If recent sales trends are any indication, the DTC marketing boom is certain to continue. In fact, the amount of money the pharmaceutical industry spends each year on DTC marketing is expected to approach $7.5 billion by 2005 (3). It is essential, therefore, to determine the opinions of future consumers on this influential, highly successful marketing campaign to forecast the future of DTC marketing.


The first stage of research consisted of two focus groups. Fifteen students participated in each group. The students were given two different examples of DTC marketing found in popular media and were asked a series of questions pertaining directly to the advertisements. The students were then asked a second set of questions regarding their general opinions toward DTC marketing.

From their answers I developed a series of 38 survey questions. The survey was administrated via the Internet to 100 students. The participants were students enrolled in businesses classes at the University of Florida. These students received extra credit for their participation. This incentive guaranteed a high response rate.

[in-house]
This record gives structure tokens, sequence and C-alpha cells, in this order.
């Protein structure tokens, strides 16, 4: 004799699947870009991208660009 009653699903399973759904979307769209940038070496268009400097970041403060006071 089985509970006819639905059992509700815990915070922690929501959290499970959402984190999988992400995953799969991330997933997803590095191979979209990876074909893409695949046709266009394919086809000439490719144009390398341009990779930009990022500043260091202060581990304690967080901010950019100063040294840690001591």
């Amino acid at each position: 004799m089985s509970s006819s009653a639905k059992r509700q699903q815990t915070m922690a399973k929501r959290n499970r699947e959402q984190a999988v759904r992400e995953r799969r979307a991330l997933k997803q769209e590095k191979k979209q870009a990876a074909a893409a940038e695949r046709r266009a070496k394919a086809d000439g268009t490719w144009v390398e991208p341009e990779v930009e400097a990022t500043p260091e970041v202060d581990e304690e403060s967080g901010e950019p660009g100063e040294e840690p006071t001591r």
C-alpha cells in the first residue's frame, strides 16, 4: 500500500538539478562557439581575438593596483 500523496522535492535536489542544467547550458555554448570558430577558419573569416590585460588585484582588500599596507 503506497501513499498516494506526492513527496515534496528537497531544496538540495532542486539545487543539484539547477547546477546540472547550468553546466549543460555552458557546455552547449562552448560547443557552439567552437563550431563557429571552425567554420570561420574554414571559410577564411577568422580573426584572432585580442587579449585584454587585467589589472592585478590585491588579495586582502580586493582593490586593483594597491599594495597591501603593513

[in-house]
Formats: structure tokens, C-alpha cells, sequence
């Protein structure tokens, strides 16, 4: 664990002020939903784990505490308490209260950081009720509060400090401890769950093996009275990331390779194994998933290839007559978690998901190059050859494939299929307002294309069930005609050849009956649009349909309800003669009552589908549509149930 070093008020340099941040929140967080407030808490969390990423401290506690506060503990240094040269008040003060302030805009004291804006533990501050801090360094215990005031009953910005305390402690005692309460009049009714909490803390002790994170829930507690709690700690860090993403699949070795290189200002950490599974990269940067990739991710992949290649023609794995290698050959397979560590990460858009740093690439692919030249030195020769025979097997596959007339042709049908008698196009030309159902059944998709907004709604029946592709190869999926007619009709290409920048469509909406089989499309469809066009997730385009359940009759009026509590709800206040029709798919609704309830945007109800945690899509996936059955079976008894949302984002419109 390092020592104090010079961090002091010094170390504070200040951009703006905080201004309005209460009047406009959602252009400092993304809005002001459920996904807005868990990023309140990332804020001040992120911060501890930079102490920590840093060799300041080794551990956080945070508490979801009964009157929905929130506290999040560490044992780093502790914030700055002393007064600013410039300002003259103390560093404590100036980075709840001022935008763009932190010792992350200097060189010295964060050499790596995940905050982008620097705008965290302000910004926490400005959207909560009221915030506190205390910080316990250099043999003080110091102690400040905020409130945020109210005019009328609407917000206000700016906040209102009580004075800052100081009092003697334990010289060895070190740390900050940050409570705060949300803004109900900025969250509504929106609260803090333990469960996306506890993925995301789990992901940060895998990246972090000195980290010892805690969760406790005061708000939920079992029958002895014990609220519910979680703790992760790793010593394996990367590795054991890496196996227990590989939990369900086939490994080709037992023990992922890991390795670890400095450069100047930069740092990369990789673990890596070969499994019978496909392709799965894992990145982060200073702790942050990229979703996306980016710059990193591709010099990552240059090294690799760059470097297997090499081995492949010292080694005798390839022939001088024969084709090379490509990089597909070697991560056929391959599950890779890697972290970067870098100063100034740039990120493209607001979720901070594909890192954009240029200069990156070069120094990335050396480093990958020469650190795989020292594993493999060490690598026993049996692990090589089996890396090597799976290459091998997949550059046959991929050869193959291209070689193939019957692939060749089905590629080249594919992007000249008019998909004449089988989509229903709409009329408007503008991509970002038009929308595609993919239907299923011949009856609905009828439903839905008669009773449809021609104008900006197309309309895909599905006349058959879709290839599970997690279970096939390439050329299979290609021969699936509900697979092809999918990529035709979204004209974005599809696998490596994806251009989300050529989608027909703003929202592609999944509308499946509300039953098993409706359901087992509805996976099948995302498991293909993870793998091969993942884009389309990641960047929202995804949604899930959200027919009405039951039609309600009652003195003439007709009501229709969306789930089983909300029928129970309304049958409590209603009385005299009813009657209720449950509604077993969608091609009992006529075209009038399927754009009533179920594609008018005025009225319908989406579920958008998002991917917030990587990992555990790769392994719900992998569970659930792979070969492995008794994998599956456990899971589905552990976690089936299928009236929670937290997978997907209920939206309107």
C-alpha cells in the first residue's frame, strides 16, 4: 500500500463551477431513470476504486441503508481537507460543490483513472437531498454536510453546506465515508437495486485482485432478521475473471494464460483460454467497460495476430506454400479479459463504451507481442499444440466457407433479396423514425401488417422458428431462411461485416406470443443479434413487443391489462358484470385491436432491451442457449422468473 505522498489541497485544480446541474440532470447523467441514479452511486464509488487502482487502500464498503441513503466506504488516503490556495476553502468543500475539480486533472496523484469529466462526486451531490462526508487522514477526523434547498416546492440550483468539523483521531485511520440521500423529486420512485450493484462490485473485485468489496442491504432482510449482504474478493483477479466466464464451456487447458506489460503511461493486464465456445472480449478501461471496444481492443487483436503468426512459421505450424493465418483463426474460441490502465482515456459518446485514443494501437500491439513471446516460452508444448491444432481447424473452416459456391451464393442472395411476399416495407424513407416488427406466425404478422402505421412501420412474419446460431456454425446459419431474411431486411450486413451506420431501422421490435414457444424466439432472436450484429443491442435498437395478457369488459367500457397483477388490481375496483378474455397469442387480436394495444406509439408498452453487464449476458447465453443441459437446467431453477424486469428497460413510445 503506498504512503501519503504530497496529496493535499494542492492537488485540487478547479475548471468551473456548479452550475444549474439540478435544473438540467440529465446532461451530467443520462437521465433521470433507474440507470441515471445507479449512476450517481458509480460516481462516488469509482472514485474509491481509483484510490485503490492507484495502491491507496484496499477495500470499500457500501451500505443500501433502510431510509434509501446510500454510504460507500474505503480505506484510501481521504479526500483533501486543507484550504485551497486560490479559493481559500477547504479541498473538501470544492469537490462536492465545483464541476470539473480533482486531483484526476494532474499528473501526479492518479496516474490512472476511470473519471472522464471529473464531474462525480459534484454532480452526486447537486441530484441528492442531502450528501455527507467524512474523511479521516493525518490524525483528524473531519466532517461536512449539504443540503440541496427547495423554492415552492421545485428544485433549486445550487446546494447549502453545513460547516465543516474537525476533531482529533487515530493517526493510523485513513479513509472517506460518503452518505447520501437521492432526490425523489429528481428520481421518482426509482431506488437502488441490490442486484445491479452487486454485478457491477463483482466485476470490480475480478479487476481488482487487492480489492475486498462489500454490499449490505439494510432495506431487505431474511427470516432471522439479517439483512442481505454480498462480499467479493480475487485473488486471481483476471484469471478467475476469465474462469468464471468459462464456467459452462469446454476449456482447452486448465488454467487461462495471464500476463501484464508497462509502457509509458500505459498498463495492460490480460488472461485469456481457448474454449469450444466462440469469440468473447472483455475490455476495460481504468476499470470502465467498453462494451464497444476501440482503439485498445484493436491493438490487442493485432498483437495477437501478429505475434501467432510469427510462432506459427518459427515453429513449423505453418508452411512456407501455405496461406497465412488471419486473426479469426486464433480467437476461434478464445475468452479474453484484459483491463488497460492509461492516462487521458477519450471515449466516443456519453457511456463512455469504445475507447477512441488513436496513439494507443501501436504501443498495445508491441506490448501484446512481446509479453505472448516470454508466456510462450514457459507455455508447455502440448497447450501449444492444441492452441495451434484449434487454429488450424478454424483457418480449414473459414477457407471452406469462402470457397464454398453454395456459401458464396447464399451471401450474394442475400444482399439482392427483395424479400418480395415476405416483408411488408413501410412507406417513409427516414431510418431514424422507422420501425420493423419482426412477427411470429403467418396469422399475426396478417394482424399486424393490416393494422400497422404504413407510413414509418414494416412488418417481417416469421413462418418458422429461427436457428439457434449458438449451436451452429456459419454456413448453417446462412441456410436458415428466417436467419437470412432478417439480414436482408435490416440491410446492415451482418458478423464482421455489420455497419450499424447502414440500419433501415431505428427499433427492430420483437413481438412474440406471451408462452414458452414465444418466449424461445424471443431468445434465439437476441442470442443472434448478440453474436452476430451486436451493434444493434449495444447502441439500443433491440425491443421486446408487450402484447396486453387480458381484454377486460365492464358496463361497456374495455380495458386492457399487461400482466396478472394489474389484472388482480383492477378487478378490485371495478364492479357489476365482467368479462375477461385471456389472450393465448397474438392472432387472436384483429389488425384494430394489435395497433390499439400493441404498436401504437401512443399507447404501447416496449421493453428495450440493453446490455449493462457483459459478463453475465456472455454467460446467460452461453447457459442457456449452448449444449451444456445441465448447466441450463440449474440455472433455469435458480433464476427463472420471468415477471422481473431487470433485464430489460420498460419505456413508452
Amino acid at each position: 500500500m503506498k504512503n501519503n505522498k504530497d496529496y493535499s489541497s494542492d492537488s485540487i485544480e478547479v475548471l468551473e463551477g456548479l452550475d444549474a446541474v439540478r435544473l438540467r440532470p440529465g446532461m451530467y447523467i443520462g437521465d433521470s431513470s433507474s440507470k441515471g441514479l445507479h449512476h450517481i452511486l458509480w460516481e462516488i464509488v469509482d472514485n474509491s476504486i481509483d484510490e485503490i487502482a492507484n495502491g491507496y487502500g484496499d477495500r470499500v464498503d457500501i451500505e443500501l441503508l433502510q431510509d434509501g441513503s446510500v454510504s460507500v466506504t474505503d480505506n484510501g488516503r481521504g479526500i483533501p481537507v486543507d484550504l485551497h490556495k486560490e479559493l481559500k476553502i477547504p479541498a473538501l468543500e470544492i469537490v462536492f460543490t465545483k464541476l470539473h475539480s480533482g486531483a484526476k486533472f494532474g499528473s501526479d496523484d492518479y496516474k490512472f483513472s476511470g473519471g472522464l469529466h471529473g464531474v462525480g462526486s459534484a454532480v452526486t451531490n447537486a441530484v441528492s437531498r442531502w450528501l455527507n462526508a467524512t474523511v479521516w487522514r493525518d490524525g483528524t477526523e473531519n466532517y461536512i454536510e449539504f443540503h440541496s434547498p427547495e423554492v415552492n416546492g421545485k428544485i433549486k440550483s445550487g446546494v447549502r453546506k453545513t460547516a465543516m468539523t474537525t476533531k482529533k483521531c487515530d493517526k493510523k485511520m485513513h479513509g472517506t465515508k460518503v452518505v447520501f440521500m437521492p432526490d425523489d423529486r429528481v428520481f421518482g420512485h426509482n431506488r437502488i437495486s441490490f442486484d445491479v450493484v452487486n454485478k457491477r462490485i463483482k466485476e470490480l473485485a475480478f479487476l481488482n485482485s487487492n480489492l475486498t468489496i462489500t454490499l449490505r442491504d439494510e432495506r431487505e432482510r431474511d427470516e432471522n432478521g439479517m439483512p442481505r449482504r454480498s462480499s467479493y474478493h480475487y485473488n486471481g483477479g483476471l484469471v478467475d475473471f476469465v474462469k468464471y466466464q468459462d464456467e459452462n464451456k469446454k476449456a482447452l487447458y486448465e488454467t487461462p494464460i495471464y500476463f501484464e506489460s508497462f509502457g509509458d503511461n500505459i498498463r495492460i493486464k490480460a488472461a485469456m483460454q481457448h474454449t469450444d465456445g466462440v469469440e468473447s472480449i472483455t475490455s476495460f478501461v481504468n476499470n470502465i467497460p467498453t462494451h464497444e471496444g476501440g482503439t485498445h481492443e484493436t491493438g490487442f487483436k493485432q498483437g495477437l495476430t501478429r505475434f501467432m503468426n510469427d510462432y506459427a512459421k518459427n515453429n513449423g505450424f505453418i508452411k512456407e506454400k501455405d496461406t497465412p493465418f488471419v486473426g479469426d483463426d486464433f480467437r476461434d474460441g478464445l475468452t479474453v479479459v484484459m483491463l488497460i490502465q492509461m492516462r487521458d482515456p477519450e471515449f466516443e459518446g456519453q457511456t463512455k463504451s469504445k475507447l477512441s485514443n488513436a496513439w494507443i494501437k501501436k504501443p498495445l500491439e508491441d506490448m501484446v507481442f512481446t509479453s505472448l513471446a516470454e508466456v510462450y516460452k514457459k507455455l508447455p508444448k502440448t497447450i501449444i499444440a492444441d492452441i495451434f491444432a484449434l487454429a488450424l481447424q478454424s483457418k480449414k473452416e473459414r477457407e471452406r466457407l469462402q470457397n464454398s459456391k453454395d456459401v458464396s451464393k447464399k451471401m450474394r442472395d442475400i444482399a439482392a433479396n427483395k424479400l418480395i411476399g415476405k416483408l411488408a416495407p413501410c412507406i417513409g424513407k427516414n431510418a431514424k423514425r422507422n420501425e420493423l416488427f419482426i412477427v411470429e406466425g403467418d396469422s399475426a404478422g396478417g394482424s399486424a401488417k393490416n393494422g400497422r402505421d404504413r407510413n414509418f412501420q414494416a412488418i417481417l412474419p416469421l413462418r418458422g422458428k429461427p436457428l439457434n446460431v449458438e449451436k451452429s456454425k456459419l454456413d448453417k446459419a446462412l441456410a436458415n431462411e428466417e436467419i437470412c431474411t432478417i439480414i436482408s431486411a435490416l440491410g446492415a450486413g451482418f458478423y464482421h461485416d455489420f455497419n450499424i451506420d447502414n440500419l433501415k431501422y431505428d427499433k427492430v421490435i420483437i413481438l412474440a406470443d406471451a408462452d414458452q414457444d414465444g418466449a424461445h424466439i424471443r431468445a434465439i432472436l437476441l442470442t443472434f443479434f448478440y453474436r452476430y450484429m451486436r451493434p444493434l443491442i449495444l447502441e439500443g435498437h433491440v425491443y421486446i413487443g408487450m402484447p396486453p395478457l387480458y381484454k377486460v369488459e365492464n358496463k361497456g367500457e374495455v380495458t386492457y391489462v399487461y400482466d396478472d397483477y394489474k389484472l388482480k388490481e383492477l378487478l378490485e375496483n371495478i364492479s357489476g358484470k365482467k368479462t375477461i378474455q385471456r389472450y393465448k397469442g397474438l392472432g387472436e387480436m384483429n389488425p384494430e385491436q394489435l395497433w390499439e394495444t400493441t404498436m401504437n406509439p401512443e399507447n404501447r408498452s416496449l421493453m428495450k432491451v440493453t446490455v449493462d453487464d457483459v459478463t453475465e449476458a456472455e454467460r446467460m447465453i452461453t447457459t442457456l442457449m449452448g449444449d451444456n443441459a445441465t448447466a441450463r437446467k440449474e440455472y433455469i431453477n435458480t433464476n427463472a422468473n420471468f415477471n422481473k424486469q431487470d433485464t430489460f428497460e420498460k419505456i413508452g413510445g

The 38 survey questions were reduced to six factors that measured the opinions of the future consumers on DTC marketing.

Table 1

Factors that Measured the Opinions of the Future Consumers on DTC Marketing

Factor Beliefs

Informative Value of DTC Marketing Consumers make better decisions about their health.

Consumers read the small print in advertisements.

Advertisements are not misleading.

Advertisements do not cause unnecessary drug use.

Impact on Patient-Physician Relationship Consumers make better decisions about their health.

Advertising makes it easier for consumers to speak with a physician.

Advertising motivates consumers to seek a physician's care.

Detrimental Effects Advertisements need stronger regulations.

Physicians feel pressured by patients.

Effectiveness Advertisements are entertaining.

Advertisements reach their intended audience.

Advertisements encourage more consumers to be more proactive about their healthcare.